National Legal Service was recently appointed to help Paul*, a distraught father who had been separated from his wife and newborn baby after the family’s local authority applied for an Interim Care Order (ICO).
A local authority will typically make an application for an ICO where there are serious concerns about the welfare of a child. An ICO is an interim order which grants the local authority a share of parental responsibility and can also approve the child being removed from the family, to ensure their safety.
The local authority had expressed concerns about Paul’s wife’s mental health and how she was parenting her teenage daughter. The local authority also alleged that Paul had a long criminal record. Given these concerns, the local authority determined that Paul’s wife and child should move into a specialist mother and baby residential unit so that an assessment could be carried out.
Paul’s teenage stepdaughter also left the family home and moved in with Paul’s mother on a temporary basis.
Although both parents disputed the opinions of the local authority, they did not have enough evidence to oppose the ICO at the initial hearing. As a result, the ICO was granted, and mum and baby were required to move to the residential unit. Paul was granted supervised contact, which meant a third-party would need to be present when visiting his wife and child.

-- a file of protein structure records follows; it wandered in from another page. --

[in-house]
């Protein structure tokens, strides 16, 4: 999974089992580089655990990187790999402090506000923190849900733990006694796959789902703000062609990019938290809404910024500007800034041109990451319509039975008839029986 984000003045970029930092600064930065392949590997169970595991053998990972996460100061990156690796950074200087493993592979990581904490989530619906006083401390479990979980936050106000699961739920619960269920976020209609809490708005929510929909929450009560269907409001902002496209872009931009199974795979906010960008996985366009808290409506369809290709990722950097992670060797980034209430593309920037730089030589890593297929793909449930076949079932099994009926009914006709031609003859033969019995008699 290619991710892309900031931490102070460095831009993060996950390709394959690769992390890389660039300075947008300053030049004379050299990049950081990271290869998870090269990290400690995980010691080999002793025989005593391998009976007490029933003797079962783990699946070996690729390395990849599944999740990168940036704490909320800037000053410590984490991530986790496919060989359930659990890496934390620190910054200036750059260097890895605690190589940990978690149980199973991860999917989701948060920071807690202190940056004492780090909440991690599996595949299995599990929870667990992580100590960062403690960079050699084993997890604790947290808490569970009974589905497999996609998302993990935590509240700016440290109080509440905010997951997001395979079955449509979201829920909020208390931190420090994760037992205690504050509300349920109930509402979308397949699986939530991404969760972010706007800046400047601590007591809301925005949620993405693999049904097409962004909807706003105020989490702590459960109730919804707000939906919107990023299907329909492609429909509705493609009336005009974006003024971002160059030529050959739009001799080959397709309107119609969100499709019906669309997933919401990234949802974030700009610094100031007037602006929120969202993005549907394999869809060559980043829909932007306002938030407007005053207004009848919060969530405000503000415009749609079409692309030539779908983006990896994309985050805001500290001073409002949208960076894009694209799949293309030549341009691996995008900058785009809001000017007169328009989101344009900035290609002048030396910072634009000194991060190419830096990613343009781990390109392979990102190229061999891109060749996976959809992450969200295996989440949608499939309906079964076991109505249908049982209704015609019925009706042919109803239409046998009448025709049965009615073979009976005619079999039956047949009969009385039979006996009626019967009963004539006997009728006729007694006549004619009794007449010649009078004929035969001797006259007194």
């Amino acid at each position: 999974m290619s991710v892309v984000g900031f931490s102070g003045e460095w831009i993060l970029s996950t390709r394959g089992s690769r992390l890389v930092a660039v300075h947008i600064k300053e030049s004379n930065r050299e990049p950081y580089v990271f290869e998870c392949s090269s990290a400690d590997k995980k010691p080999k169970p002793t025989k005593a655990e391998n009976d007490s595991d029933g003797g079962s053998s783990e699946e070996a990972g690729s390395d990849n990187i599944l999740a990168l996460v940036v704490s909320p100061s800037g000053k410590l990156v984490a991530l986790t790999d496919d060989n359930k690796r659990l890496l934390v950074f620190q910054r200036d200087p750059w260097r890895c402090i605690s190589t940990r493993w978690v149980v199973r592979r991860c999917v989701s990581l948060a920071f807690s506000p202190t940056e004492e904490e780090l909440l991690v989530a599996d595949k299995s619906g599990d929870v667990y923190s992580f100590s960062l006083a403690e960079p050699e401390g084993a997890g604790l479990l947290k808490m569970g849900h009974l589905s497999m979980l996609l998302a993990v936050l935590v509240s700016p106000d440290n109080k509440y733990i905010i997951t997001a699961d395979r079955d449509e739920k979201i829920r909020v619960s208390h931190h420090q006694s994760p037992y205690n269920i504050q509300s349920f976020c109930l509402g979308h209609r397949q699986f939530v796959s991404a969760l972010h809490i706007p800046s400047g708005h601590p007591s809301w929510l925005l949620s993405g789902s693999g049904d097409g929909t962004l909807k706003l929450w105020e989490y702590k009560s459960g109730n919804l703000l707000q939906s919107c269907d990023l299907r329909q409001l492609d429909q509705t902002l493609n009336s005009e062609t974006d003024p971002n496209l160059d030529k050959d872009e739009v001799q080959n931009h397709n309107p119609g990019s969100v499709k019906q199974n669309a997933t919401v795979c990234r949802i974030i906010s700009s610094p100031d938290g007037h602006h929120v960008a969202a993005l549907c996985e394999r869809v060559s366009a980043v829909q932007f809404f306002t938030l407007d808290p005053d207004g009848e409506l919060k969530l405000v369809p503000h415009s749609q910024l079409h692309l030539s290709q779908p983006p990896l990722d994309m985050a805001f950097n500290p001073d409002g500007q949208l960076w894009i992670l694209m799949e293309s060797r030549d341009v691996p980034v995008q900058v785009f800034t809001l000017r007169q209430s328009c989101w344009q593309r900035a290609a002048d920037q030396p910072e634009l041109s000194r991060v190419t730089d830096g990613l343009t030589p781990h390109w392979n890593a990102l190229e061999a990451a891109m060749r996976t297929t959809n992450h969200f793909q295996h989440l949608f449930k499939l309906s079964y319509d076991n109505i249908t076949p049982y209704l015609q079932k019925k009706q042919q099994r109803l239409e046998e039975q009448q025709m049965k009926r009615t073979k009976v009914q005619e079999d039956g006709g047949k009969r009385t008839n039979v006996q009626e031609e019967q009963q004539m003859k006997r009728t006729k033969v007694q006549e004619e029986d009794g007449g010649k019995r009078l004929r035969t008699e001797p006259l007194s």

Paul was adamant that he did not have a criminal record and was capable of properly caring for his newborn baby. National Legal Service contacted the local authority to ascertain where the suggestion of a criminal record had originated. We were able to determine that incorrect information had been passed over by the police. We then confirmed that a family member had been using Paul’s identity and it was that person, not Paul, who held the criminal record.
With this case of mistaken identity proven, the requirement for supervision during visits with his wife and child was removed. We then applied for the ICO to be discharged, and for Paul’s wife and baby to be allowed to return home.
National Legal Service supported Paul in opposing the ICO and we successfully argued that he should be made primary carer. The ICO was discharged, and an Interim Supervision Order (ISO) made in its place. An ISO is intended to offer support, befriend and assist the child and will typically see a social worker offering advice and assistance on parenting for a period of time.
At this point, mother and baby were allowed to return home, with regular checks to be carried out within the home by social services.
We’re pleased to report that Paul and his family were able to settle back into life at home, with Paul’s stepdaughter also returning within a few months. The case has now been closed, with no final orders made, and only minimal support from social services in place.